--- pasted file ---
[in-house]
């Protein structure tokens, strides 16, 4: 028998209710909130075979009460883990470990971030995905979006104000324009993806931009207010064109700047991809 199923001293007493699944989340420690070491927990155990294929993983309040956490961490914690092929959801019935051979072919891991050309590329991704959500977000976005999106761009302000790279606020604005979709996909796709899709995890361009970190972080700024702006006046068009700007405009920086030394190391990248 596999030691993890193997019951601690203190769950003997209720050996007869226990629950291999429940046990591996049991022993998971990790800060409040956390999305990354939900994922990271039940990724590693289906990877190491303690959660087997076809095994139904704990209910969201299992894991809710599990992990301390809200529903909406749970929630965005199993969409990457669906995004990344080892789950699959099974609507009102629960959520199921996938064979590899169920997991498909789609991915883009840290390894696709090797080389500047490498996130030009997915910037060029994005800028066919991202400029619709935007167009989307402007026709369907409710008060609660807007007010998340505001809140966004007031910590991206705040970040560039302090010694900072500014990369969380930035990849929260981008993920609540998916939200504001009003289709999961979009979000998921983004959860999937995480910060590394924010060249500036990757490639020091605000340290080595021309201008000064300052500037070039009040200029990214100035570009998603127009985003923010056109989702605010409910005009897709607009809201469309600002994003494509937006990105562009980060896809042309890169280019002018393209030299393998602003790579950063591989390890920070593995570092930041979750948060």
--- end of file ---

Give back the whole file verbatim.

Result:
[in-house]
């Protein structure tokens, strides 16, 4: 028998209710909130075979009460883990470990971030995905979006104000324009993806931009207010064109700047991809 199923001293007493699944989340420690070491927990155990294929993983309040956490961490914690092929959801019935051979072919891991050309590329991704959500977000976005999106761009302000790279606020604005979709996909796709899709995890361009970190972080700024702006006046068009700007405009920086030394190391990248 596999030691993890193997019951601690203190769950003997209720050996007869226990629950291999429940046990591996049991022993998971990790800060409040956390999305990354939900994922990271039940990724590693289906990877190491303690959660087997076809095994139904704990209910969201299992894991809710599990992990301390809200529903909406749970929630965005199993969409990457669906995004990344080892789950699959099974609507009102629960959520199921996938064979590899169920997991498909789609991915883009840290390894696709090797080389500047490498996130030009997915910037060029994005800028066919991202400029619709935007167009989307402007026709369907409710008060609660807007007010998340505001809140966004007031910590991206705040970040560039302090010694900072500014990369969380930035990849929260981008993920609540998916939200504001009003289709999961979009979000998921983004959860999937995480910060590394924010060249500036990757490639020091605000340290080595021309201008000064300052500037070039009040200029990214100035570009998603127009985003923010056109989702605010409910005009897709607009809201469309600002994003494509937006990105562009980060896809042309890169280019002018393209030299393998602003790579950063591989390890920070593995570092930041979750948060």